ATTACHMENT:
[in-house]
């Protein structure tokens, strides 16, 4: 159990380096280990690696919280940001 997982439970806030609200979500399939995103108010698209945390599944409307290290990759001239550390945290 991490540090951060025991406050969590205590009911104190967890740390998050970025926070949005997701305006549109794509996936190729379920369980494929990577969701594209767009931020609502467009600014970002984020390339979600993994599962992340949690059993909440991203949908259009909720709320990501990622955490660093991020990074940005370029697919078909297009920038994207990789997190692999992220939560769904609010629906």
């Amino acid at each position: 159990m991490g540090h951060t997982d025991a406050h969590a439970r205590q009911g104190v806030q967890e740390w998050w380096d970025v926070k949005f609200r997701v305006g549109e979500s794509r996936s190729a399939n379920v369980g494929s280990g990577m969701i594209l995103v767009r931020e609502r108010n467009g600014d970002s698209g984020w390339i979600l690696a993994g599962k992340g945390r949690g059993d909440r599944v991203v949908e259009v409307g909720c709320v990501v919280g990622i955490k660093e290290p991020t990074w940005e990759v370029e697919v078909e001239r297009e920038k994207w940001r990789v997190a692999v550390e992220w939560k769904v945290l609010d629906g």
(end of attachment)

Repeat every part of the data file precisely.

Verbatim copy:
[in-house]
């Protein structure tokens, strides 16, 4: 159990380096280990690696919280940001 997982439970806030609200979500399939995103108010698209945390599944409307290290990759001239550390945290 991490540090951060025991406050969590205590009911104190967890740390998050970025926070949005997701305006549109794509996936190729379920369980494929990577969701594209767009931020609502467009600014970002984020390339979600993994599962992340949690059993909440991203949908259009909720709320990501990622955490660093991020990074940005370029697919078909297009920038994207990789997190692999992220939560769904609010629906």
């Amino acid at each position: 159990m991490g540090h951060t997982d025991a406050h969590a439970r205590q009911g104190v806030q967890e740390w998050w380096d970025v926070k949005f609200r997701v305006g549109e979500s794509r996936s190729a399939n379920v369980g494929s280990g990577m969701i594209l995103v767009r931020e609502r108010n467009g600014d970002s698209g984020w390339i979600l690696a993994g599962k992340g945390r949690g059993d909440r599944v991203v949908e259009v409307g909720c709320v990501v919280g990622i955490k660093e290290p991020t990074w940005e990759v370029e697919v078909e001239r297009e920038k994207w940001r990789v997190a692999v550390e992220w939560k769904v945290l609010d629906g």